In a factory which already has Industry 3.0 technology and has deployed the full array of lean and associated TPS methodologies, there might still be massive delays in the case of an unplanned event or disruption. There may be delays in getting insight into that an event has occurred, and there may be a delay in analyzing where the event occurred, how it occurred and what has now been damaged or lost because of it. There may be other delays in deciding what to do and finally a delay in actually getting done what needs to be done. All of these delays result in money being lost due to the wasted time, and the time that is wasted is not necessarily due to lack of data, rather the ability to harness that data in real-time, analyze it and propose swift and decisive actions.
This is where Industry 4.0 kicks in; in an autonomous plant, an untoward event which disrupts operation might not even occur, as the plant is already capable of predicting such an occurrence and adapting processes in order to ensure no disruption or downtime happens. But this is an ideal scenario; even when the plant is unable to stop a disruptive event from happening or negatively impacting the operation, an Industry 4.0-enabled plant, which is to some degree autonomous and likely has a modern MES orchestrating the process, would still be able to detect the issue, analyze what went wrong and report the information to process owners. The MES may suggest both corrective and preventive action, which would then allow for actions to be taken immediately, resulting in far lower wasted time and reduced losses.
Time saved is money saved, and that’s what the digital transformation from an existing set-up to an Industry 4.0 set-up achieves, among other benefits. This is why a digital transformation is needed; leaders who do not act now will be responsible as their companies are left behind and eventually lose out their competitive edge to other companies which saw the need, made the moves and are now partially or fully digitized.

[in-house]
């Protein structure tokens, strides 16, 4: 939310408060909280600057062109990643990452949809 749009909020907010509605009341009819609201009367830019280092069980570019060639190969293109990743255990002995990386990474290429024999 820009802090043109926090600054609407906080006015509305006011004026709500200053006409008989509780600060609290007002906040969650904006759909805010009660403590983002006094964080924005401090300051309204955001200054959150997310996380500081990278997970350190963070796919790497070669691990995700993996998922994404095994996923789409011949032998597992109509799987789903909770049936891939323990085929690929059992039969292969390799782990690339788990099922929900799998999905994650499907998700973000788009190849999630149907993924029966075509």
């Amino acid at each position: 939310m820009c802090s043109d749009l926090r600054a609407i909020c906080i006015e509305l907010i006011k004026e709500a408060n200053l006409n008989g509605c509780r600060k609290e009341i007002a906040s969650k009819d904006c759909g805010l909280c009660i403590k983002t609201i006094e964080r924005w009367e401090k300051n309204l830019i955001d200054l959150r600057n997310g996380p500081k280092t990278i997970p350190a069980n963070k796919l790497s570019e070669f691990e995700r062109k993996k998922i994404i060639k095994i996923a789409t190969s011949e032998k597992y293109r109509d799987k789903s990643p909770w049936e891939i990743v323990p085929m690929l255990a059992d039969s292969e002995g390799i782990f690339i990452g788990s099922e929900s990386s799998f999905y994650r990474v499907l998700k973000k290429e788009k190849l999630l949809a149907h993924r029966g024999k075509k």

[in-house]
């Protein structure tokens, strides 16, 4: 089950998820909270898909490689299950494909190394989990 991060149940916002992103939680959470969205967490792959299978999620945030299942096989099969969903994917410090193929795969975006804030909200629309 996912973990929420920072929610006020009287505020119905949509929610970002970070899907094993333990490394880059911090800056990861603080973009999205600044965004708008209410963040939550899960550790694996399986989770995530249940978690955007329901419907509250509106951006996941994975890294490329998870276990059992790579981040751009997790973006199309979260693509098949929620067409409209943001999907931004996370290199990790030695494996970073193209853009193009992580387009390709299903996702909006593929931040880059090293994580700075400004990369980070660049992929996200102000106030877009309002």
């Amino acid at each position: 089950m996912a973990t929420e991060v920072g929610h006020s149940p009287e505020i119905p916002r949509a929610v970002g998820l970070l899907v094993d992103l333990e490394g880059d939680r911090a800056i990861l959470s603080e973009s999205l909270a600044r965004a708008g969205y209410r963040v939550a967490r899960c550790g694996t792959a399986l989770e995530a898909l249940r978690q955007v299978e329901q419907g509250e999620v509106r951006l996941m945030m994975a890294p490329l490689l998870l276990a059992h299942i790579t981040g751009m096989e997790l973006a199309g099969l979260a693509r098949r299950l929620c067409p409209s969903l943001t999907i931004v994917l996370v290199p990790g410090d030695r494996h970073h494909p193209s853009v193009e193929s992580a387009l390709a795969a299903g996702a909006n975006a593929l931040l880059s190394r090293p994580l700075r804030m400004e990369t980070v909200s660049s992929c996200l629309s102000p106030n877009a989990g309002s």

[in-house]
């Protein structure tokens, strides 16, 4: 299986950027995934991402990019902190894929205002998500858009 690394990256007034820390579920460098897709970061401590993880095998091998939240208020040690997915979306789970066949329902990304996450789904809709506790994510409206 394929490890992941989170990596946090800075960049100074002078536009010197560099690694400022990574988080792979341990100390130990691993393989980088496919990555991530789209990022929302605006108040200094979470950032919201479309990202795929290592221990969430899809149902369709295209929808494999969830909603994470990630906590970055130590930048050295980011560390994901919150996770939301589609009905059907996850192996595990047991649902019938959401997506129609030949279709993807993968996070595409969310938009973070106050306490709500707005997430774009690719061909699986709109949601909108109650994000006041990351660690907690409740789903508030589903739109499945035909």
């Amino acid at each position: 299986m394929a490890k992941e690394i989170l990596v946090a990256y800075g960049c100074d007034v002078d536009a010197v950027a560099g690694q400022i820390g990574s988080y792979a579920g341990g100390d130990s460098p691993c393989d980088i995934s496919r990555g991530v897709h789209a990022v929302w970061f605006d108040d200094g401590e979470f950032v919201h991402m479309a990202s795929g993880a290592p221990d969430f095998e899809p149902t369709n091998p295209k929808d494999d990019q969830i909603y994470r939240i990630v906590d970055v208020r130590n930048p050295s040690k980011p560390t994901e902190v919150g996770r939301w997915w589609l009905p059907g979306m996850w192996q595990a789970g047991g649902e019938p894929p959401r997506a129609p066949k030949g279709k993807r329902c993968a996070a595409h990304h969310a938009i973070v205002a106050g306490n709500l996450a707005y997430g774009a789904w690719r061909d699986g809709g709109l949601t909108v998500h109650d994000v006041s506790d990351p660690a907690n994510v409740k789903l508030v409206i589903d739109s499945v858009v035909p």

How to Approach Autonomy
So the need for digital transformation and creating an autonomous plant infrastructure is understood, but how is it to be approached? Well, it is imperative for the top management to understand that the data and technology which is needed to achieve an autonomous factory already exists today. The key is for the management to see the benefits and then get the team across plants to support the challenges of digital transformation. Once the leaders and process owners are on board with the need to pursue the Industry 4.0 project, the subsequent tasks will be easier if well planned from the start.
True understanding of the current process and state of plants across the value chain from a technology and digital perspective are next; in reality, even the most modern plants still collect data manually and depend on operators to then share the data, either on paper or through reports, which are always after the fact.
Drawing a clear picture of the technology landscape will enable the formation of a tangible vision of what needs to change and where the plants need to be in a period of the next three to four years. To establish this vision and conduct this analysis, participation of shop-floor personnel from various plants, supplemented with external consultants, might be the most prudent approach.